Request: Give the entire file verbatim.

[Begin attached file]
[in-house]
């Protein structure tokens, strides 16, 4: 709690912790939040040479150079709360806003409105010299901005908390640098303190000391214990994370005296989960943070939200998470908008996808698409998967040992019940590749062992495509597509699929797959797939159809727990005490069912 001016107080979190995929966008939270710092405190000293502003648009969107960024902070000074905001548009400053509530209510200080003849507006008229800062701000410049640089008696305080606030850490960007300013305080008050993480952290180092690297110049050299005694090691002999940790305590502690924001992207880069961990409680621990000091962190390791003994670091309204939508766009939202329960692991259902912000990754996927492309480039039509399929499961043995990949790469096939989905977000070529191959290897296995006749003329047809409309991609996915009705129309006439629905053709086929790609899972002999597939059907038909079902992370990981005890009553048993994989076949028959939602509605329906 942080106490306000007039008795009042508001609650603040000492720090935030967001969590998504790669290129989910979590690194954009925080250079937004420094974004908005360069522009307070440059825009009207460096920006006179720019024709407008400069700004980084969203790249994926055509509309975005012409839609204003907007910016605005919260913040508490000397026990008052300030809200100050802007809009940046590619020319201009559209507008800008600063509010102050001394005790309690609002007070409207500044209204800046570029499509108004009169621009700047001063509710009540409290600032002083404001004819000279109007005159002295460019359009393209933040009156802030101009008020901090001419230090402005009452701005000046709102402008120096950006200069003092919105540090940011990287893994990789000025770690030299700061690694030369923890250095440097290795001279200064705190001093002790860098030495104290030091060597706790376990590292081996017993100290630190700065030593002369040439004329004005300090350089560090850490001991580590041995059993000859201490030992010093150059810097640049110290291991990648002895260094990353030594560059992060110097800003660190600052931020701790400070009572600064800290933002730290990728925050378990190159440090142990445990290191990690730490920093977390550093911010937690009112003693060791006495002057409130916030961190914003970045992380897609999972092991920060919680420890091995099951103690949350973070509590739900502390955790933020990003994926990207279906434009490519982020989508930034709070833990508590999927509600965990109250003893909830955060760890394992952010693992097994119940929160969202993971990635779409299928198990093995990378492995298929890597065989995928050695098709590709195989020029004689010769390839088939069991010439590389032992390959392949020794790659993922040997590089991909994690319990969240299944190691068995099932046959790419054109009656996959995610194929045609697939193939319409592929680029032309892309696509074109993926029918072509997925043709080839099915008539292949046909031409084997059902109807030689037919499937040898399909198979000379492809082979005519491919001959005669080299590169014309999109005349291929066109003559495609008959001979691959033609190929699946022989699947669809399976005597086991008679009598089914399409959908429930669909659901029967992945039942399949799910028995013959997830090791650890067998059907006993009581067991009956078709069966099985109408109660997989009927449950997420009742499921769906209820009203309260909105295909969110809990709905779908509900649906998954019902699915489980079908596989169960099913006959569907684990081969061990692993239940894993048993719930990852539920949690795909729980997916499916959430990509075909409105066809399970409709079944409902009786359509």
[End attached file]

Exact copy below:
[in-house]
């Protein structure tokens, strides 16, 4: 709690912790939040040479150079709360806003409105010299901005908390640098303190000391214990994370005296989960943070939200998470908008996808698409998967040992019940590749062992495509597509699929797959797939159809727990005490069912 001016107080979190995929966008939270710092405190000293502003648009969107960024902070000074905001548009400053509530209510200080003849507006008229800062701000410049640089008696305080606030850490960007300013305080008050993480952290180092690297110049050299005694090691002999940790305590502690924001992207880069961990409680621990000091962190390791003994670091309204939508766009939202329960692991259902912000990754996927492309480039039509399929499961043995990949790469096939989905977000070529191959290897296995006749003329047809409309991609996915009705129309006439629905053709086929790609899972002999597939059907038909079902992370990981005890009553048993994989076949028959939602509605329906 942080106490306000007039008795009042508001609650603040000492720090935030967001969590998504790669290129989910979590690194954009925080250079937004420094974004908005360069522009307070440059825009009207460096920006006179720019024709407008400069700004980084969203790249994926055509509309975005012409839609204003907007910016605005919260913040508490000397026990008052300030809200100050802007809009940046590619020319201009559209507008800008600063509010102050001394005790309690609002007070409207500044209204800046570029499509108004009169621009700047001063509710009540409290600032002083404001004819000279109007005159002295460019359009393209933040009156802030101009008020901090001419230090402005009452701005000046709102402008120096950006200069003092919105540090940011990287893994990789000025770690030299700061690694030369923890250095440097290795001279200064705190001093002790860098030495104290030091060597706790376990590292081996017993100290630190700065030593002369040439004329004005300090350089560090850490001991580590041995059993000859201490030992010093150059810097640049110290291991990648002895260094990353030594560059992060110097800003660190600052931020701790400070009572600064800290933002730290990728925050378990190159440090142990445990290191990690730490920093977390550093911010937690009112003693060791006495002057409130916030961190914003970045992380897609999972092991920060919680420890091995099951103690949350973070509590739900502390955790933020990003994926990207279906434009490519982020989508930034709070833990508590999927509600965990109250003893909830955060760890394992952010693992097994119940929160969202993971990635779409299928198990093995990378492995298929890597065989995928050695098709590709195989020029004689010769390839088939069991010439590389032992390959392949020794790659993922040997590089991909994690319990969240299944190691068995099932046959790419054109009656996959995610194929045609697939193939319409592929680029032309892309696509074109993926029918072509997925043709080839099915008539292949046909031409084997059902109807030689037919499937040898399909198979000379492809082979005519491919001959005669080299590169014309999109005349291929066109003559495609008959001979691959033609190929699946022989699947669809399976005597086991008679009598089914399409959908429930669909659901029967992945039942399949799910028995013959997830090791650890067998059907006993009581067991009956078709069966099985109408109660997989009927449950997420009742499921769906209820009203309260909105295909969110809990709905779908509900649906998954019902699915489980079908596989169960099913006959569907684990081969061990692993239940894993048993719930990852539920949690795909729980997916499916959430990509075909409105066809399970409709079944409902009786359509």